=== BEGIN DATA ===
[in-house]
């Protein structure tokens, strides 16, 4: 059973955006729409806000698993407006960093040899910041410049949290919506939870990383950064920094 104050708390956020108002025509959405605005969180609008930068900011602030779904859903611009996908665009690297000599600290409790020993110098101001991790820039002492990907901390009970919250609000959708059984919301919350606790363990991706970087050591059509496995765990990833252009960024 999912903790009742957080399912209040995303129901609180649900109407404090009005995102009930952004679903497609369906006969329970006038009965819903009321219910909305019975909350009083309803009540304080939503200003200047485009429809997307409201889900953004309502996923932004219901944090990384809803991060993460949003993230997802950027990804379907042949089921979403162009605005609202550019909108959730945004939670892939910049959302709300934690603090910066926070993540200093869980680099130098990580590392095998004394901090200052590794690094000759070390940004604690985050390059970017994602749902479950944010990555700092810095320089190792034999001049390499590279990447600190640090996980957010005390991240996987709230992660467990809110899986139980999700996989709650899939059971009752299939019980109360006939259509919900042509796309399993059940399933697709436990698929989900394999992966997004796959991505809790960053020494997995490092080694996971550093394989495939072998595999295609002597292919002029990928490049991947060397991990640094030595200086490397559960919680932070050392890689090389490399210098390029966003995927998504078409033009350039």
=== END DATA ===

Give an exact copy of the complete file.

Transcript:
[in-house]
């Protein structure tokens, strides 16, 4: 059973955006729409806000698993407006960093040899910041410049949290919506939870990383950064920094 104050708390956020108002025509959405605005969180609008930068900011602030779904859903611009996908665009690297000599600290409790020993110098101001991790820039002492990907901390009970919250609000959708059984919301919350606790363990991706970087050591059509496995765990990833252009960024 999912903790009742957080399912209040995303129901609180649900109407404090009005995102009930952004679903497609369906006969329970006038009965819903009321219910909305019975909350009083309803009540304080939503200003200047485009429809997307409201889900953004309502996923932004219901944090990384809803991060993460949003993230997802950027990804379907042949089921979403162009605005609202550019909108959730945004939670892939910049959302709300934690603090910066926070993540200093869980680099130098990580590392095998004394901090200052590794690094000759070390940004604690985050390059970017994602749902479950944010990555700092810095320089190792034999001049390499590279990447600190640090996980957010005390991240996987709230992660467990809110899986139980999700996989709650899939059971009752299939019980109360006939259509919900042509796309399993059940399933697709436990698929989900394999992966997004796959991505809790960053020494997995490092080694996971550093394989495939072998595999295609002597292919002029990928490049991947060397991990640094030595200086490397559960919680932070050392890689090389490399210098390029966003995927998504078409033009350039």